One of the great problems of the diversity movement in academe is their model of culture. The fundamental assumed benefit of diversity is that we are all enriched by the exposure to and acceptance of a variety of different cultures and perspectives.
A second fundamental piece that gets pulled into the diversity movement is the need to overcome past and present discriminations. Since for example, African Americans are approximately 13% of the population, it would stand to reason that a fair non-discriminating school would have 13% African American students. If the school's demographics are too far off, then it looks as if they are discriminating.
In working towards diversity, many schools will look at these demographics and recognize that they do not match the country as a whole. This may not be a result of conscious or institutional discrimination, but it might at least be perceived as such. The next steps are to try and get diversity numbers up through applications and ultimately enrollment. Whether or not this is the correct way to proceed is not my concern here.
What does concern me here is the top-down model of cultural diversity. It is a model of diversity where the demographics are those of the nation's. 65-20-15 White-Other-Black. And this is the split that most colleges are aiming for. If it were successful, then every college in the country would be split 65-20-15, just like every other college in the country.
This would not be diversity at all. Individuals get their culture from their groups. The 2% American Indians would not maintain any unique culture if their 4.5 million (in all the groups together) were spread thinly and evenly across the land. As it is now, you can go to north Minnesota and meet some Chippewa, and their ethnic flavor makes the place a little more interesting – because there is a critical mass of them there.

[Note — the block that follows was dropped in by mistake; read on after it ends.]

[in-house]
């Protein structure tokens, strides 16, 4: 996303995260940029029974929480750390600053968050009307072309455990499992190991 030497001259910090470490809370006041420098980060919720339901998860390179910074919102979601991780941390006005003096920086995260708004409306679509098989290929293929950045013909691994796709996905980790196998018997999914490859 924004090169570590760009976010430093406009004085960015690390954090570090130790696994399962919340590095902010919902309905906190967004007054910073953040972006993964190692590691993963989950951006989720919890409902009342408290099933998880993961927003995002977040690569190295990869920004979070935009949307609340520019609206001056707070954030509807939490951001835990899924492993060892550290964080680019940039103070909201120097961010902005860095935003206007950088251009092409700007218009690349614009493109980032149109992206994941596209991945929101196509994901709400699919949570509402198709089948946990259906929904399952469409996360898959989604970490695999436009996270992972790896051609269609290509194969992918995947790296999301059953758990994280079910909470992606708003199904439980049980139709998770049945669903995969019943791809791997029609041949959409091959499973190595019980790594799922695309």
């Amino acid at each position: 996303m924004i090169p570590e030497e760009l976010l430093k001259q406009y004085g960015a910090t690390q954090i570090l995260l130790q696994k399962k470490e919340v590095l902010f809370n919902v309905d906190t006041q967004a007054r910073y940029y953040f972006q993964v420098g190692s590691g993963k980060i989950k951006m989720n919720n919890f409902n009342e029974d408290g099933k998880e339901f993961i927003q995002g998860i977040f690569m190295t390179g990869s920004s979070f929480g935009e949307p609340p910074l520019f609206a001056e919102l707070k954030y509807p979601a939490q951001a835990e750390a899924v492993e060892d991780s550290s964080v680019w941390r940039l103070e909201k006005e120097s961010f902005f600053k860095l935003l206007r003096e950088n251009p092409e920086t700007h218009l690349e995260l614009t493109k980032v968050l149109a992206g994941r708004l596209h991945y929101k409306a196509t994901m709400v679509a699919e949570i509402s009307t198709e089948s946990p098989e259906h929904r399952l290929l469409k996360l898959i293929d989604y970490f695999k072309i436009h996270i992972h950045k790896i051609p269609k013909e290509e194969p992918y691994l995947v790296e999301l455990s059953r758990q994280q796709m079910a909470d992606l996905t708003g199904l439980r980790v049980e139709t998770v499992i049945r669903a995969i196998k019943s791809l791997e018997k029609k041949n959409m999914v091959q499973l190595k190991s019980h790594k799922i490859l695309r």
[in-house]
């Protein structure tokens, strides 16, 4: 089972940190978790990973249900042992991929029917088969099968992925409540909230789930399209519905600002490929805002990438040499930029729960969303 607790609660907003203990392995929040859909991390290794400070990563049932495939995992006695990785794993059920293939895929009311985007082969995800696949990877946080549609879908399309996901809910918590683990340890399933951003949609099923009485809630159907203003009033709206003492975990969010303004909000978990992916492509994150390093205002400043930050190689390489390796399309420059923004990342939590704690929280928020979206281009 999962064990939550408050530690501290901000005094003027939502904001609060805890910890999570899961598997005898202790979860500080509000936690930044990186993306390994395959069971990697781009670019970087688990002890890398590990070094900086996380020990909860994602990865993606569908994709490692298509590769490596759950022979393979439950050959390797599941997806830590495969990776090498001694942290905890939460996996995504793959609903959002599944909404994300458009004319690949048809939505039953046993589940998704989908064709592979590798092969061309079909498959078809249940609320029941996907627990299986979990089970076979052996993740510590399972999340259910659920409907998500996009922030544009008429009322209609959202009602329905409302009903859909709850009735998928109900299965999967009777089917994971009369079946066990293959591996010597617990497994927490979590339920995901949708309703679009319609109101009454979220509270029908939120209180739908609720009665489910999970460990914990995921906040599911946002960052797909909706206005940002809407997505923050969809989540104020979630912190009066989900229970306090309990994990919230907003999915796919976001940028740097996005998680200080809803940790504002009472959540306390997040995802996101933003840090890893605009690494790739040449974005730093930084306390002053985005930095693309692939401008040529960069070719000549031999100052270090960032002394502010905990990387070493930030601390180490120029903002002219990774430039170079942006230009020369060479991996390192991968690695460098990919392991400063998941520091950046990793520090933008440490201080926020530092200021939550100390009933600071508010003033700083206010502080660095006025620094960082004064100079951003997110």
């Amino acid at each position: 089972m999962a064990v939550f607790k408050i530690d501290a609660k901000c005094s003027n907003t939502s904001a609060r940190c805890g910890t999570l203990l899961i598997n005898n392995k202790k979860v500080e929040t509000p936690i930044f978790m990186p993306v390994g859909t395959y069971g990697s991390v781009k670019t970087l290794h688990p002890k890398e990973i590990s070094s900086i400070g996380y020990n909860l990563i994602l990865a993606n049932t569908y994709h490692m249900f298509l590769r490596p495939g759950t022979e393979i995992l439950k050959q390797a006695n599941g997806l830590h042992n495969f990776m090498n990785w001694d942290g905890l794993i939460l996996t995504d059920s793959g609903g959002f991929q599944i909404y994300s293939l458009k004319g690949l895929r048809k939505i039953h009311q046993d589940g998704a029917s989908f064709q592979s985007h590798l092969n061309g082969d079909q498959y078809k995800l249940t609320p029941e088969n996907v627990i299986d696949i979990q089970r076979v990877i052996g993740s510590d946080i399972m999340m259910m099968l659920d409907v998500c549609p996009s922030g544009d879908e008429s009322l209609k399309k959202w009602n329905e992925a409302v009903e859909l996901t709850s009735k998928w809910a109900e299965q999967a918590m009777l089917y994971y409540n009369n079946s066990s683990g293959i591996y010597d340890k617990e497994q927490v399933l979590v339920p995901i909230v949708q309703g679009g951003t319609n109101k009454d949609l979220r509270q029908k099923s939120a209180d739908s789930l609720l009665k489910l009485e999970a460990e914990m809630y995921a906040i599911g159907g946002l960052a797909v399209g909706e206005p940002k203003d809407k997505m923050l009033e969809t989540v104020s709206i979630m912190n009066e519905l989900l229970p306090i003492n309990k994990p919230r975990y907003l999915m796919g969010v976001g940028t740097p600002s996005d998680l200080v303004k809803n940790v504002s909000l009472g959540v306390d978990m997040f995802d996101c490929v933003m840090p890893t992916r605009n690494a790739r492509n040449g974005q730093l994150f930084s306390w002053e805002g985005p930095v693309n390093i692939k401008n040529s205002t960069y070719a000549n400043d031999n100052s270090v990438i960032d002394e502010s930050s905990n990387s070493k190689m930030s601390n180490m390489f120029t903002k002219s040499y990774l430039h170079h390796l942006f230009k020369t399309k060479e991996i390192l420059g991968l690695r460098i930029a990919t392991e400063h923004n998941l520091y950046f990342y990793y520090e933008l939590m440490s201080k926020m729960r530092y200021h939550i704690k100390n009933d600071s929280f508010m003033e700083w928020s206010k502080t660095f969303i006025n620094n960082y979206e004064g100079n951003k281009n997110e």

Cultural diversity is a bottom up phenomena. The various cultures of the United States are a result of historically uneven settlement, distribution, and economic patterns. This should seem to be obvious to the point of not needing to be stated. The Delta Blues did not come from Norwegian Lutheran Farmers – but Garrison Keillor's dry wit did find purchase there.
The vast majority of institutions of higher learning in this country are not national – they are local, no matter what their recruiting brochures say. And this is a good thing for those who appreciate cultural diversity. It means that the kids at University of Southern Indiana have an almost southern accent and a religious perspective informed by the nearby bible belt. It means that the kids of University of Minnesota Duluth are the progeny of past and present miners and Great Lakes sailors. It means that Howard University is the proud result of the reconstruction, and that the French Notre Dame du Lac somehow filled up with working class Irish-American boys.
Does this mean that everything is hunky-dory for all the groups that diversity proponents would like to help? Not necessarily. There are still pockets of unmentionable ignorance and poverty around our country. What I am saying here is that colleges and universities need to take a good hard look at who they are, who their target constituency is, and who they are serving. It may be that in order to promote the better good, they need to focus on the farm kids in their areas, or perhaps the American Indians in their state, rather than diversity in general. It may mean that we need more and reinvigorated ethnic institutions to serve the under-served.
I do know however that true diversity happens at the macro level because cultures are built from the ground up, and that diversity within a school is not the same as real cultural variation. St. John's University in Minnesota is special because it is a Catholic college, attached to a Benedictine Abbey, in the heavily German farm-oriented Stearns county. This gives it a very specific cultural flavor, which is different than Norwegian Lutherans at St. Olaf down the road. And neither of them has the right 'numbers.'